With competition heating up from the likes of Facebook and Vessel, YouTube has unveiled new rules for its global network of creators that are designed to make the process of uploading easier and more user friendly.
One of the highlights of the changes to the streaming platform — which came into place in July — is an improvement to the ranking system for comments that aims to reduce the visibility of unwanted “junk comments” by internet trolls.
Previously, public comments were posted in chronological order. The only other option for creators was to remove the comments’ section altogether.
Now, in a ranking system similar to Reddit, comments can be “down-voted” or flagged for spam, allowing creators to send comments they don’t like farther down the list. According to a YouTube blog post announcing the changes, the number of “disliked” comments on YouTube has dropped more than 35% in the weeks since the new system began its roll out.
YouTube is built by one of the most engaged communities on the web, and you tell us when you want changes. Today, you heard from Google+ about upcoming changes based on user feedback. We wanted to give you an early look at what this will mean with respect to comments on YouTube, and to your overall YouTube experience.
The headline: we think you’ll like it.
Comments are super important to the relationship between creators and fans on YouTube. You love MyLifeAsEva and Kingsley. You thought that latest video from Tyler was his funniest yet. You want to tell Epic Rap Battles who their next match-up should feature. And these creators want to hear from fans like you, just as much as you want to communicate with them.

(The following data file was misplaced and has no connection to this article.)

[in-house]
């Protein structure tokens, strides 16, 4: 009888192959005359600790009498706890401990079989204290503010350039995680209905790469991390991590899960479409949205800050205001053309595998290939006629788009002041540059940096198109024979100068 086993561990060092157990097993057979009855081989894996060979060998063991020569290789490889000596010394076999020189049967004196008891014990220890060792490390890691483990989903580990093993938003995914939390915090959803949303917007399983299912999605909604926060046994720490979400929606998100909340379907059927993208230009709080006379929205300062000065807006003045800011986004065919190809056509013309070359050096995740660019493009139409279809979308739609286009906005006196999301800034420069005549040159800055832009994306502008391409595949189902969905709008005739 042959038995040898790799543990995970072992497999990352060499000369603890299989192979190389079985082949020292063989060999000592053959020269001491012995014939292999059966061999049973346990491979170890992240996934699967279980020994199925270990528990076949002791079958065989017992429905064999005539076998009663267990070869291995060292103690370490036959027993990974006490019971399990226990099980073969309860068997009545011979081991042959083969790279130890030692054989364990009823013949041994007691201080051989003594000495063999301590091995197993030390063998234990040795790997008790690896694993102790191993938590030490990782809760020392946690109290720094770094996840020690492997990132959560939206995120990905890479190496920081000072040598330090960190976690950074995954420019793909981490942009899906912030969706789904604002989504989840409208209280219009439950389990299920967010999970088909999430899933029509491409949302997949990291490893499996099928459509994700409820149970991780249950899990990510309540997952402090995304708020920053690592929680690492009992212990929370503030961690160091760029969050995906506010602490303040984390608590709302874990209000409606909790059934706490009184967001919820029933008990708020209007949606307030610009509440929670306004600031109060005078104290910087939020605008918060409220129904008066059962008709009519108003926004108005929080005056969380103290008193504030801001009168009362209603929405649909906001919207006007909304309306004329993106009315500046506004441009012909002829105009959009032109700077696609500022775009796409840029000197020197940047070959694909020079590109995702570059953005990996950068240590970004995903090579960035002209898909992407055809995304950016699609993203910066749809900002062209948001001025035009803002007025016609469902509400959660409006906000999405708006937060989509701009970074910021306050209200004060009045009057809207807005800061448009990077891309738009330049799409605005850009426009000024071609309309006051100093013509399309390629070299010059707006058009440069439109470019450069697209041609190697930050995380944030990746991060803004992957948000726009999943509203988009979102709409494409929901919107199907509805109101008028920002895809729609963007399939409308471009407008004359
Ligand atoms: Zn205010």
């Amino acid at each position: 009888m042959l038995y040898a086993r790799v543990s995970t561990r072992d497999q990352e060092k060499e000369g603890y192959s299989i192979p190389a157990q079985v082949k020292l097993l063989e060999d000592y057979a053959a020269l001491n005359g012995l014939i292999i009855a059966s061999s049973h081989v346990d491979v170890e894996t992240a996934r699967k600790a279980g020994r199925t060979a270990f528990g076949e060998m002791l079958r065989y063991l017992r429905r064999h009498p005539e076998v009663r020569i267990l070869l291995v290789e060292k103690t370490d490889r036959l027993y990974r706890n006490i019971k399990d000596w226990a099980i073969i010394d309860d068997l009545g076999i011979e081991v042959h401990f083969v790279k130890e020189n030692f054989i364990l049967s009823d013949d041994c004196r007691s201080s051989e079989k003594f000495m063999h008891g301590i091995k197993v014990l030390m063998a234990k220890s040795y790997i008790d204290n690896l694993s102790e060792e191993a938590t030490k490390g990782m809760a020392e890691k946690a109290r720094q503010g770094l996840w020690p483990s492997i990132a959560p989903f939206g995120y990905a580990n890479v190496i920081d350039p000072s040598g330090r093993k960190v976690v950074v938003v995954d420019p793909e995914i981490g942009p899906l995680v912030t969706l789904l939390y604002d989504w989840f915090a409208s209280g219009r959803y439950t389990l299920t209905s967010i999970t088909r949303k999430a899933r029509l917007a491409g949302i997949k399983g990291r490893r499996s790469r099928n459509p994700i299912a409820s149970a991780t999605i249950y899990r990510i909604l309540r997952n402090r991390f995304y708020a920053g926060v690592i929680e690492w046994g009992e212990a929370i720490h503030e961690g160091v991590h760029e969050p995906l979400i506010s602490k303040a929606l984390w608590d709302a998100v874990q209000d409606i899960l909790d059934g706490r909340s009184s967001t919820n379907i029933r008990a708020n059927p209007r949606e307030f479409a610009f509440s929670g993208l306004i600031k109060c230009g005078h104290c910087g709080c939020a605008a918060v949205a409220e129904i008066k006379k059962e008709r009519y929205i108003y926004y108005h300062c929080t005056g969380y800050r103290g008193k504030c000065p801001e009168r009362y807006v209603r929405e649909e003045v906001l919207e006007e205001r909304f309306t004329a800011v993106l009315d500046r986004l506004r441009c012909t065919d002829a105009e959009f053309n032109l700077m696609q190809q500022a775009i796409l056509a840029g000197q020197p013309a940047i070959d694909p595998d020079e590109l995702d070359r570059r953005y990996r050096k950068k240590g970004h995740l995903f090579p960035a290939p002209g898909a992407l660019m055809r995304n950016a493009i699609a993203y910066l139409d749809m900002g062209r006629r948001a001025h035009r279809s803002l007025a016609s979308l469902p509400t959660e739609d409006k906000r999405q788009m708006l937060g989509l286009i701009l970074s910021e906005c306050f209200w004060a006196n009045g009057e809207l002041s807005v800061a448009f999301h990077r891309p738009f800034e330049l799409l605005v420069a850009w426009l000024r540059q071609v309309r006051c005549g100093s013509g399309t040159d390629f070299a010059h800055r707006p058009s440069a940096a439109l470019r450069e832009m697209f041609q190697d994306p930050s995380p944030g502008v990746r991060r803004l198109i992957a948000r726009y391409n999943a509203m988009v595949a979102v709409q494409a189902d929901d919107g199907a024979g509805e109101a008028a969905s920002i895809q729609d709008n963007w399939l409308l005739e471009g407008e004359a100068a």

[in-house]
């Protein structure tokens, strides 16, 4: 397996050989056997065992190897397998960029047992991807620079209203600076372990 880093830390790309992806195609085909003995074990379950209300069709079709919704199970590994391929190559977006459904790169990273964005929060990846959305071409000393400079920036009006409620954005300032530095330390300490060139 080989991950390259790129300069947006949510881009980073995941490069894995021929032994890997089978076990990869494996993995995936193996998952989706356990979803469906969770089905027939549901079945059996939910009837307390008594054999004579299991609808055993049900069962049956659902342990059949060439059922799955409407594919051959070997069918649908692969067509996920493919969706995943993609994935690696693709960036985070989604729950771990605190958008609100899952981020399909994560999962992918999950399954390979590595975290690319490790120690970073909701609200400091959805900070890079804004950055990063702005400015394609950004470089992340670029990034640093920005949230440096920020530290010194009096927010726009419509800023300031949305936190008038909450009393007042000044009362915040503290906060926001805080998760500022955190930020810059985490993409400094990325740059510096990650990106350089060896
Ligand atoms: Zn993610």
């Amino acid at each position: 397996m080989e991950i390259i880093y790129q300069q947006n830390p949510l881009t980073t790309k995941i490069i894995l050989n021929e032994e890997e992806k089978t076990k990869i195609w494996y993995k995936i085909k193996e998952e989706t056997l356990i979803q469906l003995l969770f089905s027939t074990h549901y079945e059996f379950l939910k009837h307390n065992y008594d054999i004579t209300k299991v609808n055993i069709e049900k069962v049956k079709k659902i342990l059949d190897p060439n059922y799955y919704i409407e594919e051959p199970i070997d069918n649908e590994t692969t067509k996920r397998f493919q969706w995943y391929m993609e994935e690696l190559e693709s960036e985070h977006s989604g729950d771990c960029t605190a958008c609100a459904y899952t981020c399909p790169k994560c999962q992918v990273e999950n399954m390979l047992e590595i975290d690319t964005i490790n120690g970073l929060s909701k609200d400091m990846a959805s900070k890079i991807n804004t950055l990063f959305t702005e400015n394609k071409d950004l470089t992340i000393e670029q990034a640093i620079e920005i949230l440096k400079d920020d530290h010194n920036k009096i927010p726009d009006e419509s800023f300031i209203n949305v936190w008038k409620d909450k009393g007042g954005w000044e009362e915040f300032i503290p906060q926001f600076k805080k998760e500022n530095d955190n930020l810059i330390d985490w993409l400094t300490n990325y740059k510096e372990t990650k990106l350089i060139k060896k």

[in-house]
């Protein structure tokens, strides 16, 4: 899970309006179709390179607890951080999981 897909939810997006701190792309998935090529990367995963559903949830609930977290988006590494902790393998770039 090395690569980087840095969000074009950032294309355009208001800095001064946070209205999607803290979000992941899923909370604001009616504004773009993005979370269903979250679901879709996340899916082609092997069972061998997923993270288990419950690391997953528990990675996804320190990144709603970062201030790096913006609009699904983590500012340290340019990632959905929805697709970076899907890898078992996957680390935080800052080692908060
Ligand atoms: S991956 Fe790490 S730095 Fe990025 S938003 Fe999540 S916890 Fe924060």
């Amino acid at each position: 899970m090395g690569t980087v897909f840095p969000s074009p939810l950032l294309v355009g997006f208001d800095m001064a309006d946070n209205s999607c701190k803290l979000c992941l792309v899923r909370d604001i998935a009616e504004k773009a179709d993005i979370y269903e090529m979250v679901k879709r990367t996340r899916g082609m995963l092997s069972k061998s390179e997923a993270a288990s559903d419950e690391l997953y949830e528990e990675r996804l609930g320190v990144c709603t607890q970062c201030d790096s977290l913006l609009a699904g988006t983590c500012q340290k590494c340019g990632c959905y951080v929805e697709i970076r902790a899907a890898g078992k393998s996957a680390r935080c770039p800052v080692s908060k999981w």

All of these conversations should be simpler and easier to have on YouTube, and we’ve been working on that.
First off, we’ve improved the ranking system that reduces the visibility of junk comments. It’s working—the rate of dislikes on comments has dropped by more than 35 percent across YouTube.
With today’s announcement from Google+, you’ll see more changes. The comments you make on YouTube will now appear only on YouTube, not also on Google+. And vice-versa. This starts rolling out today.
Creators told us they liked the moderation options on their channels, like reviewing comments before they’re posted, blocking certain words, or auto-approving comments from certain fans. All this stays.
Your YouTube channel
This one’s further off. In the coming weeks, YouTube will no longer require a Google+ profile when you want to upload, comment, or create a channel. If you’re happy with everything as it is now, then just keep on keepin’ on. If you want to remove your Google+ profile, you’ll be able to do this in the coming months, but do not do it now or you’ll delete your YouTube channel (no bueno). Please visit our Help Center for further details.
We’ve heard you. Keep talking to us.
The YouTube team